This morning I woke up to a series of pings announcing that the Canon EOS M5 had arrived. Could it be that Canon had finally taken the world of CSCs seriously and launched a proper competitor that would rival the Sony Alpha 7-series? No, it seemed it was just another EOS M, with a bit of retro styling.
That may be a bit harsh, but after the previous M’s it’s hard to see how Canon will make up ground when compared to the latest offerings from Fuji, Panasonic, Sony and Olympus. The Canon EOS M5 however could be the camera to do it.
As with everyone else who has been eagerly awaiting the full frame Canon CSC, there was an initial wave of disappointment at seeing another APS-C format CSC from Canon, but then that’s really to be expected. Why would the company aim a new format into the pro market now when the enthusiast CSC market has taken hold and is expanding at speed?
It’s a savvy move on Canon’s part, wait for the market to establish and then launch something proper into it. Not with something ground breaking, but something refined. OK, let’s forget the original M, even with the firmware updates.
Sony is making inroads into the full frame CSC pro market with its Alpha 7 range, but it’s taking time. Fuji, Olympus and Panasonic have found great success in the enthusiasts field, Pentax / Ricoh has struggled and Samsung got bored and left. Maybe then I’ll just have to wait another year until the Canon F1-D finally arrives (That’s what I want it to be called).
The Canon EOS M5 is launched and it looks completely different to the other Canon EOS M’s with some interesting new features, you can check those new features of the Canon EOS M5 here. Here’s a quick rundown of some of my initial thoughts when I heard about the launch.
SEE MORE: Hands-on Canon 5D Mark IV review
Who’s is the Canon EOS M5 aimed at?
Definitely one for the enthusiasts. It’s small size and weight will appeal to those who want an SLR’s image quality and performance, but don’t want the weight and bulk. A look at the specifications highlights that with the 24.4 million pixel sensor and Digic 7 image processor we could be looking at a camera that performs as well as, if not better than, the Canon EOS 80D.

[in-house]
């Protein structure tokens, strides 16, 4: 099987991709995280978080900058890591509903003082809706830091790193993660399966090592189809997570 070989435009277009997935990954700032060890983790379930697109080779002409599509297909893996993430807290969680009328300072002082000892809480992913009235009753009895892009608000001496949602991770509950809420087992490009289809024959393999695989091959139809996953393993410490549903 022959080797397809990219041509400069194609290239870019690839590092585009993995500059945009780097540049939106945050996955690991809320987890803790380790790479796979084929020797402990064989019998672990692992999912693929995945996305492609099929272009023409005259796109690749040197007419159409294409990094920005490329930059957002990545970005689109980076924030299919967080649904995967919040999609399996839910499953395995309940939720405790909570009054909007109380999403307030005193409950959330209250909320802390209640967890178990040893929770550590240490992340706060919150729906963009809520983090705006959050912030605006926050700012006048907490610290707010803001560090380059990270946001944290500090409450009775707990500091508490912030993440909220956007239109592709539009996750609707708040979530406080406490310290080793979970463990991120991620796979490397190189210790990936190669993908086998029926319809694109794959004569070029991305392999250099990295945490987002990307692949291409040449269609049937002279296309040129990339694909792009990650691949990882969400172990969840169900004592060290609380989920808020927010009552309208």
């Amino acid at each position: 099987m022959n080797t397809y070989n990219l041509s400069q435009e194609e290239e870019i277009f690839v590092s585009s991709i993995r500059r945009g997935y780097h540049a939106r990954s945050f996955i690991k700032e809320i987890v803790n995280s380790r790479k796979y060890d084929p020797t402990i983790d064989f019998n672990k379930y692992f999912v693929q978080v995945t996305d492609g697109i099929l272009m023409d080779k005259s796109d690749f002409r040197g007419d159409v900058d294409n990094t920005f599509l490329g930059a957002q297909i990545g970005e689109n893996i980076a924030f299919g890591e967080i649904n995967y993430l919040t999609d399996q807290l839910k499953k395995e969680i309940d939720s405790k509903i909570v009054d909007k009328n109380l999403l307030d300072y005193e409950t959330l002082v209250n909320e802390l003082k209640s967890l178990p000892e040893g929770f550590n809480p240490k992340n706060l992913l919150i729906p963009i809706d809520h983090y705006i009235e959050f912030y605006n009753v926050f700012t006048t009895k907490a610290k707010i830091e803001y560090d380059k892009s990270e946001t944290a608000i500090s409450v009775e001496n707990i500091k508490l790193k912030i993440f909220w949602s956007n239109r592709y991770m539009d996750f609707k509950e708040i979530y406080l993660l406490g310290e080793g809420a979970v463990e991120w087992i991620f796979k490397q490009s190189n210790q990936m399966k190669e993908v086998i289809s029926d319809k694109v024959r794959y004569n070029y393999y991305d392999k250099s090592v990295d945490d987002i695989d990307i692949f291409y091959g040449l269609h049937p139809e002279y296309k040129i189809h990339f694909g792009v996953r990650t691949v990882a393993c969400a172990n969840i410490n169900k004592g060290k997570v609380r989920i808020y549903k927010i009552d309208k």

With a launch price of £1,049 in the UK for the body only, the camera sits firmly at the top end of the enthusiast scale, but then again this is the launch price and looking through the specifications I would imagine by the end of the year we’ll see a significant price drop that will put it at sub £900. This would be in direct competition to the Canon EOS 80D, and could mark a major turning point in the battle between CSC and SLR formats.
Is the Canon EOS M5 full frame?
No, it’s APS-C format which again reinforces the enthusiast level. This may disappoint many, but then this level of camera is a more popular sector of the photographic market, so really commercially makes sense.
A CSC that can provide the performance of an SLR is something many people have been after from Canon for a long time, and although there have been hints of it with the later M’s, Canon has really lost out to Fuji and Olympus on this front.
Inside is a 24.2 million pixel APS-C CMOS sensor and this features Dual Pixel CMOS autofocusing. We’ll just have to wait to find out how fast the phase detection of the M5 is, and if it is anywhere near as good as the Canon EOS 80D
Does the Canon EOS M5 take EF lenses?
No, it really is a full fledged member of the M family and features the EF-M mount. However the initial shipment will include an EF adapter in the box that will enable you to use EF and EF-S lenses with the camera. At the moment Canon states that with the adapter you can use over 80 EF or EF-S lenses, but as yet hasn’t said which are fully compatible.
What does the Wi-Fi in the Canon EOS M5 do?
Wi-Fi is the usual form of connection between your camera and mobile device, but the M5 takes connectivity seriously and also features NFC and BlueTooth. These two other forms of connection require a little less power and with Bluetooth it seems to be less prone to dropping the connection when outdoors.
Once a connection is made the Canon app enables you to preview and download images, so you can quickly share the best of your shots. The app also enables you to take control of the camera and act as a remote, although I don’t yet have full details of this functionality.
Will the Canon EOS M5 be any good for video?
APS-C sensors are a great video option as they create good depth of field and really give footage the popular ‘filmed-on-an-SLR’ look.
The camera also features digital 5 axis stabilization to help steady handheld shots, and the Canon STM range of lenses are specially designed to enable quiet AF during filming.
Video options are conservative with a top resolution of 1080p at 60fps and a 3.5mm microphone jack, but as yet we don’t know the full scope of video settings.
We’ll bring you more on the Canon EOS M5 as soon as we have it, and Angela’s full review of the camera and features will be along soon.
If you have any comments on Canon’s latest release then please let us know on twitter @Camerajabber
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